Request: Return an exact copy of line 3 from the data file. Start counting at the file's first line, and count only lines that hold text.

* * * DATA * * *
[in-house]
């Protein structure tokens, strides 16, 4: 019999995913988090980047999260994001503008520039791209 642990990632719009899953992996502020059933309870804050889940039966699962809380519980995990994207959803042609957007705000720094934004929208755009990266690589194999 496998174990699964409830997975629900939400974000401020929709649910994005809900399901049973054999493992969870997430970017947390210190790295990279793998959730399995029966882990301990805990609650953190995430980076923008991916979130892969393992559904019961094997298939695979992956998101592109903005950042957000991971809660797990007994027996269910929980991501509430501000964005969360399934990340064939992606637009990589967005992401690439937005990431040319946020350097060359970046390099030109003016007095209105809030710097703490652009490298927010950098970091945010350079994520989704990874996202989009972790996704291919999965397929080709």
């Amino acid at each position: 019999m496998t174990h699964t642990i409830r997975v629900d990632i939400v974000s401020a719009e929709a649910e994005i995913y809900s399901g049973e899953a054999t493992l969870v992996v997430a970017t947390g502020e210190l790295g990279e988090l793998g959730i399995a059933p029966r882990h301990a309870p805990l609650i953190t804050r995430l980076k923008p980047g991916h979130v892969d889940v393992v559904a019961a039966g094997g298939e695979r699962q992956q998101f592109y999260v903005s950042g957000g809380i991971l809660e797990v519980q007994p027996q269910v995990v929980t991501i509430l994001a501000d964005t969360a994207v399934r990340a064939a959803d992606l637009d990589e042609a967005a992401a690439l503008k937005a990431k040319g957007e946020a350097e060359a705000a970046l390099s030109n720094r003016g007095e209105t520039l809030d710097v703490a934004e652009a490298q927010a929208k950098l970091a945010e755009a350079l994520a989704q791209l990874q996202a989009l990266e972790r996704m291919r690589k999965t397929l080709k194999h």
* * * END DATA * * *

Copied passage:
């Amino acid at each position: 019999m496998t174990h699964t642990i409830r997975v629900d990632i939400v974000s401020a719009e929709a649910e994005i995913y809900s399901g049973e899953a054999t493992l969870v992996v997430a970017t947390g502020e210190l790295g990279e988090l793998g959730i399995a059933p029966r882990h301990a309870p805990l609650i953190t804050r995430l980076k923008p980047g991916h979130v892969d889940v393992v559904a019961a039966g094997g298939e695979r699962q992956q998101f592109y999260v903005s950042g957000g809380i991971l809660e797990v519980q007994p027996q269910v995990v929980t991501i509430l994001a501000d964005t969360a994207v399934r990340a064939a959803d992606l637009d990589e042609a967005a992401a690439l503008k937005a990431k040319g957007e946020a350097e060359a705000a970046l390099s030109n720094r003016g007095e209105t520039l809030d710097v703490a934004e652009a490298q927010a929208k950098l970091a945010e755009a350079l994520a989704q791209l990874q996202a989009l990266e972790r996704m291919r690589k999965t397929l080709k194999h």